AttoDNA considers the early (attosecond to few-femtosecond) events following photo-excitation/ionisation in DNA/RNA canonical and non-canonical nucleobases for the first time. This involves the electronic movement before the onset of nuclear dynamics, ascertaining the length in which this initial purely electronic motion extends in time and how it affects the ensuing nuclear dynamics and its outcome with regards to the photostability shown by the genomic material from a bottom-up approach. By monitoring the electronic and nuclear motions in canonical and non-canonical nucleobases, the way in which they couple can be elucidated and the specific motions contributing to photostability extracted from a novel standpoint.
Photostability is one of the main properties thought to play a crucial role in the selection of the nucleobase monomers in prebiotic extreme UV exposure, by encoding the genome using the most suitable (photostable) building blocks as an elegant solution to aid in its photo-protective design and thus defend itself against the threat of photochemical damage. Beyond its intrinsic importance given its essential role towards preserving our genomic material, an in-depth knowledge of this outstanding property also provides a unique perspective on the events where these photo-protection mechanisms fail, namely the photo-damage instances, and in the subsequent repair mechanisms mediated by electron transfers as those put in place by enzymes and/or in specific non-invasive treatments like photodynamic therapies, the most widespread treatment for cancer.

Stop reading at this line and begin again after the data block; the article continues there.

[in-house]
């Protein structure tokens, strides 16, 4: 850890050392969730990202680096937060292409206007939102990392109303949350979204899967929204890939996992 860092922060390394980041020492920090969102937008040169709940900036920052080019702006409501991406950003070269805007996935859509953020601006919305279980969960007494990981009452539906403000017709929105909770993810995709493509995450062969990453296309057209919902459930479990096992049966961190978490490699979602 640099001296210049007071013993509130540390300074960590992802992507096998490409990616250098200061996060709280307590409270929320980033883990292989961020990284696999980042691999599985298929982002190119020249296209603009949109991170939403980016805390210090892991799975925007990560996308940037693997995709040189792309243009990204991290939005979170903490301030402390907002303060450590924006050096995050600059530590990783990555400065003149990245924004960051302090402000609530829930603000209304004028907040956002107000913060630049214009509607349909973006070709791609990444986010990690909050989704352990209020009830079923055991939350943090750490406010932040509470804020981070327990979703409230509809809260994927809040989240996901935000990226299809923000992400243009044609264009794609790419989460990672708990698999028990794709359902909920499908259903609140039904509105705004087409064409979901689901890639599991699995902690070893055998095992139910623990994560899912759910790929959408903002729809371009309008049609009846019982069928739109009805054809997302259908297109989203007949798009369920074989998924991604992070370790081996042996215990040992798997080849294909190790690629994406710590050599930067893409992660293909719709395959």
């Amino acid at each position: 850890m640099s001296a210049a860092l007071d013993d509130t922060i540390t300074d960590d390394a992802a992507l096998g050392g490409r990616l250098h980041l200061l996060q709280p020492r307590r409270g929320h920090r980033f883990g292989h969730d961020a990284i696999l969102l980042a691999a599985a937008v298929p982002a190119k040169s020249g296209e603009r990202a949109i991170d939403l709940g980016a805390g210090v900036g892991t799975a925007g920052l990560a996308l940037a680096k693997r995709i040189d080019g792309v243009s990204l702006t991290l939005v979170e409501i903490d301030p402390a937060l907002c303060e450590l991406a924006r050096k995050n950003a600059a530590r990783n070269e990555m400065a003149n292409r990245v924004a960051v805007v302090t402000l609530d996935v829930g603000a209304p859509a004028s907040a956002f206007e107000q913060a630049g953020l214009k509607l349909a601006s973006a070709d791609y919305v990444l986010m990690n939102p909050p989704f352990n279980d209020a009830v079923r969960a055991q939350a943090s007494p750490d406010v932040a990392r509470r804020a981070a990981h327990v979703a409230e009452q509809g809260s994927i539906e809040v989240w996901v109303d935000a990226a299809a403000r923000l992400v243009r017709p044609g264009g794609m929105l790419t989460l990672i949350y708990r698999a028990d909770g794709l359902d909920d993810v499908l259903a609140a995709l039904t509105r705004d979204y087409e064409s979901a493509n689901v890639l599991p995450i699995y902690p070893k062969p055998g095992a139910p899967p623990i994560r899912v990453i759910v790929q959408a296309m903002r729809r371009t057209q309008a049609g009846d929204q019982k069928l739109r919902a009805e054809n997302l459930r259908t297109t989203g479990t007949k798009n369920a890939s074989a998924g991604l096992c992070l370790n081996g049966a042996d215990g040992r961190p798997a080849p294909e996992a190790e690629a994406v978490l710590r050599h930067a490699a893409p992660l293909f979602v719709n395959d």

The project therefore aims at extending the foundations rationalising DNA's photostability by exploring the potential role of the electronic dynamics prior to the onset of nuclear dynamics for the first time and is expected to have a large impact in the fields of photochemistry and photobiology.